A news story released on CBS This Morning of an interview Dr. Ian Smith, author of the book “Happy: Simple Steps for Getting The Most Out of Life” over a survey linking wellness and happiness as a result of vacation. Dr. Smith points out that Americans get the least vacation time, about 14 days on average compared to France and the UK which get about 30 days. Yet still, despite our constant lament for more time off, less than 57% of Americans take their vacation time, failing to use the little time we are already given. Having lived and traveled in different parts of the world, especially in Caribbean countries and Europe, I can attest to our biggest downfall being our mindset – our need to live to work, as opposed to work to live.
One of the things that I love about European cultures, such as Italy and France for example, is that the interest in “what you do” relates more to your passions outside of the office – do you paint or play music or write poetry? I remember moving back to the States after a short stint in Italy and being shocked with Americans’ eagerness to know what it is I did for a living – some even wondering if what I did paid well.
Even now, as a blogger living my passion, people on both sides – agency and within the blogging community – want to know: do I make money blogging? And HOW do I make money blogging? And is it enough?
Enough. Enough being measured in the value of dollars, as opposed to my quality of life and overall happiness.
When I left my job working in public relations 6 years ago, I made $65,000 a year. Not bad for someone who wasn’t in any type of managerial or director position – those people make well over $100,000 a year today, at least in the field I worked in. But I had no “life”. I literally went to work, came home, ate, slept, worked some more. I was often too tired to “play” and vacation time was limited, though I had a tendency to use the combined sick and paid time off as vacation which often forced me to come to work with fevers if needed. I did so because traveling was THAT important to me.
In this life, as a blogger, I make enough money to help support some trips for my family and myself. The money I make supplements the lifestyle. I am not focused on my career per say, as much as I am focused on the experiences we have as a family. It requires a lot of sacrifices and doing without a lot of things most people would consider symbols of success and financial strength.
As we have gotten older my husband and I have learned a very important lesson – even after working so many years to build a professional career for ourselves, even after having invested so much money in graduate degrees and other programs that would further enhance our education – personal happiness is really all that matters, and it turns out, personal happiness is most often found away from the cubicle. And though having the funds to stay afloat and not feel as if you are struggling for your next meal definitely has an impact on your happiness, a lot of times our ideas of what we need don’t correlate with the realities of what will make us happy.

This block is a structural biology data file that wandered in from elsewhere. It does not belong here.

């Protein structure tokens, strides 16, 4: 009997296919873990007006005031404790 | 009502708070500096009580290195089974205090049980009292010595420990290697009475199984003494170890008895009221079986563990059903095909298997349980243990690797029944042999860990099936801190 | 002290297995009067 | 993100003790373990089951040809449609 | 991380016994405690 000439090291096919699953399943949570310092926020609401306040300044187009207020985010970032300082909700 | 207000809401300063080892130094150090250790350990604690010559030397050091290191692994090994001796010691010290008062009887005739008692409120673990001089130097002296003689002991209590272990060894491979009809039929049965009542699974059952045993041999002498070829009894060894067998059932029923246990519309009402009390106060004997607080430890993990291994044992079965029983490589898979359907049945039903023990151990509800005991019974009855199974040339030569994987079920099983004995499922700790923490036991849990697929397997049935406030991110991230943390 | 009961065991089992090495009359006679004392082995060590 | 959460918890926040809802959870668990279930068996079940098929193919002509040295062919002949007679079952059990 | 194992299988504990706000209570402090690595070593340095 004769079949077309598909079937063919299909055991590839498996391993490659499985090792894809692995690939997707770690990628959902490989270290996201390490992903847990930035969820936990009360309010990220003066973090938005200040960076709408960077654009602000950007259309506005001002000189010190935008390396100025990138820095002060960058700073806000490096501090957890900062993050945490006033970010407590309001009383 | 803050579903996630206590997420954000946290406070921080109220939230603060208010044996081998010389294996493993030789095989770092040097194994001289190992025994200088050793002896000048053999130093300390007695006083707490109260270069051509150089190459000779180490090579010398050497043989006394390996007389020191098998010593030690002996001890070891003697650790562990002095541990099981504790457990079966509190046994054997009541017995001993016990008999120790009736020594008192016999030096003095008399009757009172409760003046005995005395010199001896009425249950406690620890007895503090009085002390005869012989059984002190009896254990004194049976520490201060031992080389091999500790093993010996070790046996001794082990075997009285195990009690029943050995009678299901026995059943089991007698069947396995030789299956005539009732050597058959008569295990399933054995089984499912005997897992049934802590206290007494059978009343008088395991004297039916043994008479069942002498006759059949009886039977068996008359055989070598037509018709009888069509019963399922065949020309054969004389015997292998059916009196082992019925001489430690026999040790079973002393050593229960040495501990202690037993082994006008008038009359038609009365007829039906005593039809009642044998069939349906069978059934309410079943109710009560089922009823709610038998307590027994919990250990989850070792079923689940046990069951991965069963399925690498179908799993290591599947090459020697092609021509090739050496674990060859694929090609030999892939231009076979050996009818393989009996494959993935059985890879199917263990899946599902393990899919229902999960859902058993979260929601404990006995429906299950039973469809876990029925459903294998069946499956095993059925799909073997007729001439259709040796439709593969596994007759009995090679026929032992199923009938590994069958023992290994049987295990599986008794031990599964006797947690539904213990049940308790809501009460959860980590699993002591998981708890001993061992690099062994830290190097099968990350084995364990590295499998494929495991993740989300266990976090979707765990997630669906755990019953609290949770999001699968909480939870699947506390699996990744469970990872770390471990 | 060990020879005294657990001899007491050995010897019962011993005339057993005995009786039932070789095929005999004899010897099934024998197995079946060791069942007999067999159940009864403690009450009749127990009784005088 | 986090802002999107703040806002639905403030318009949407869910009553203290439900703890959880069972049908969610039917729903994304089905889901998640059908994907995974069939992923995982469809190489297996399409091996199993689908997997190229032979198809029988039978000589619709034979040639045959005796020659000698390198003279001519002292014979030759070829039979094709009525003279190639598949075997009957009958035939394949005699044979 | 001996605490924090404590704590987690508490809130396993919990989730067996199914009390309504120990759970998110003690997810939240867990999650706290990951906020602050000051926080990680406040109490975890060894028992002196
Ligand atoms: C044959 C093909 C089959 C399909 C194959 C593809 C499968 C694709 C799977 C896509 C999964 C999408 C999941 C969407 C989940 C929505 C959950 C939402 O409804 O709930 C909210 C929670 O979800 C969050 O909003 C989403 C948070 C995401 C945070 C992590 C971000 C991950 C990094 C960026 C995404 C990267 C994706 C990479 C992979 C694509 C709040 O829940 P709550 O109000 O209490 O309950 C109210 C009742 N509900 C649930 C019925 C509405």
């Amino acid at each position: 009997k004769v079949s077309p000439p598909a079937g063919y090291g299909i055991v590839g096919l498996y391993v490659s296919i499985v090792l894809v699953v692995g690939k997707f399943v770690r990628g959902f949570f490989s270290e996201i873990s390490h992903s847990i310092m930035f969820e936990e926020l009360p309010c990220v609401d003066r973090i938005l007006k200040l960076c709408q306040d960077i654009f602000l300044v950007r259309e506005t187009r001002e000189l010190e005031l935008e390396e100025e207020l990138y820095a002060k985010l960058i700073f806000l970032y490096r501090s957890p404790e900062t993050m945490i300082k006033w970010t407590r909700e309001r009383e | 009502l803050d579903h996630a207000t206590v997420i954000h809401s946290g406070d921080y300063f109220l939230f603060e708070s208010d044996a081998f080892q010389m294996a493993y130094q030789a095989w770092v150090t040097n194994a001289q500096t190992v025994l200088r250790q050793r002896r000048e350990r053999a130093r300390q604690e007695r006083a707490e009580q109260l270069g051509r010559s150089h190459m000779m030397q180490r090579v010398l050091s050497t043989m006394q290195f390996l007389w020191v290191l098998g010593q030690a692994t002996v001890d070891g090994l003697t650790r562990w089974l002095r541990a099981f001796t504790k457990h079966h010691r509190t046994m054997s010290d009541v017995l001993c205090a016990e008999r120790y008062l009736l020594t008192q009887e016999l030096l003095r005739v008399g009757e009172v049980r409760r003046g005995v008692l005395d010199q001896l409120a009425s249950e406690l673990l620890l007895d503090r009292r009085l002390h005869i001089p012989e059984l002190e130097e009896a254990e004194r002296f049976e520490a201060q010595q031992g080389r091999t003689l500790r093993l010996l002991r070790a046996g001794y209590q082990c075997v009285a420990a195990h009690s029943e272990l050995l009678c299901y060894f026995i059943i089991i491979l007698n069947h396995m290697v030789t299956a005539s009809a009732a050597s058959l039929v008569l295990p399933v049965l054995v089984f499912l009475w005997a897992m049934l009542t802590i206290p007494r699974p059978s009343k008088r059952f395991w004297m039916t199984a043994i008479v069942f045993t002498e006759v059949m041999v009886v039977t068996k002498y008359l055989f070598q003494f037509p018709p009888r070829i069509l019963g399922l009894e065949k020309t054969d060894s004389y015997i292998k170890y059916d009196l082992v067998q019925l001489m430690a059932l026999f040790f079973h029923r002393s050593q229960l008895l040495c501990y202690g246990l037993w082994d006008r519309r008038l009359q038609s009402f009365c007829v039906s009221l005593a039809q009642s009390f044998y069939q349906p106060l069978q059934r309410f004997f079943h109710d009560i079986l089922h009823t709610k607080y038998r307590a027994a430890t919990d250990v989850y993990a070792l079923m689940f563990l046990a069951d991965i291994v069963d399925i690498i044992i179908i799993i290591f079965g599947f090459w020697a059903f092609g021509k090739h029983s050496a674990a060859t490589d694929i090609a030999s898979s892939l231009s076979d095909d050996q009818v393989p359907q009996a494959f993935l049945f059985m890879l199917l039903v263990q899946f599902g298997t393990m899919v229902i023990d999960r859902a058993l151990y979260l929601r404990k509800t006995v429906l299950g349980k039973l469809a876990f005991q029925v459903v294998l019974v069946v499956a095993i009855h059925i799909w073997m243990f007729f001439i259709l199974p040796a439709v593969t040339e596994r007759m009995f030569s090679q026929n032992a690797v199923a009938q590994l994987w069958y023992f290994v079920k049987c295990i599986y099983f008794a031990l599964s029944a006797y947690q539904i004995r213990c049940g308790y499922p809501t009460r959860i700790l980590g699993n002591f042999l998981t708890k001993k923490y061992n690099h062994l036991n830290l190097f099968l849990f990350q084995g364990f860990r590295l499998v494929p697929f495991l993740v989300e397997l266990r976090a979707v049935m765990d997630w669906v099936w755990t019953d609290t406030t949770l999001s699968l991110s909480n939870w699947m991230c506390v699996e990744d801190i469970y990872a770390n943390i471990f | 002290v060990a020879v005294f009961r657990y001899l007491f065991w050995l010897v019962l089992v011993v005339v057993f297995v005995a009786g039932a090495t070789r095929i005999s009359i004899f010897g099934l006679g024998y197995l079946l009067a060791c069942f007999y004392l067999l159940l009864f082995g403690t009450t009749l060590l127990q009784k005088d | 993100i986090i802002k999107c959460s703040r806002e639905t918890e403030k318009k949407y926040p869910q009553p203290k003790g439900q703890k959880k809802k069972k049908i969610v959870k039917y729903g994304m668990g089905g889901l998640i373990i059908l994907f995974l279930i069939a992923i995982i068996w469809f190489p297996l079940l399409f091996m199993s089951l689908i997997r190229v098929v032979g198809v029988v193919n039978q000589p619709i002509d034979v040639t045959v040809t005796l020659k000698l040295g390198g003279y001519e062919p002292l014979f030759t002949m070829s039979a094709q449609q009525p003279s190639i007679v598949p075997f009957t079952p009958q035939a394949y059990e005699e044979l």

Dr. Smith mentions as well that most Americans work hard because they are so focused on their personal image and how others will view them. We are programmed, as a culture, to be valued based on our efforts and hard work. I won’t deny that these things are important to me as well. I want to be regarded as someone who works hard for what she earns, but I will admit that as I get older I am caring less and less how I am “regarded” and more and more to how I “feel” and what I do with my time with my family, with my husband, with my life. When I die, my hope is that my children will remember the laughs we had together and the adventures we took on. I want my legacy to be that of a person who lived her life to the fullest and inspired in others the courage to do the same.
Take that vacation time. The work will still be there when you get back. Don’t live to work – because when you are gone, someone else will still be doing the work in your place. The only thing that is truly worth anything, the only thing that can never be replaced is the life you lead. The memories you built with your children, your partner, your friends. The thing that makes people remember you most, with smile on their faces, is how you made them laugh, how you made them feel. Work to live the joy of life, to experience it yourself and to share it with others.
Live your passion, work on your dreams. Do what you must to pay the bills, feed the family, but remember you are given but so much time to make the most of this gift, this journey – how will you spend it?
Be kind. Be generous. Be fair. Be honest. Be considerate. Be happy.
Doctors may not be able to prescribe vacation days, as the CBS story discusses, but we should empower ourselves to taking them. We should empower ourselves to live the dream, if only for 3-4 weeks a year.
Go. Have an adventure. You deserve it.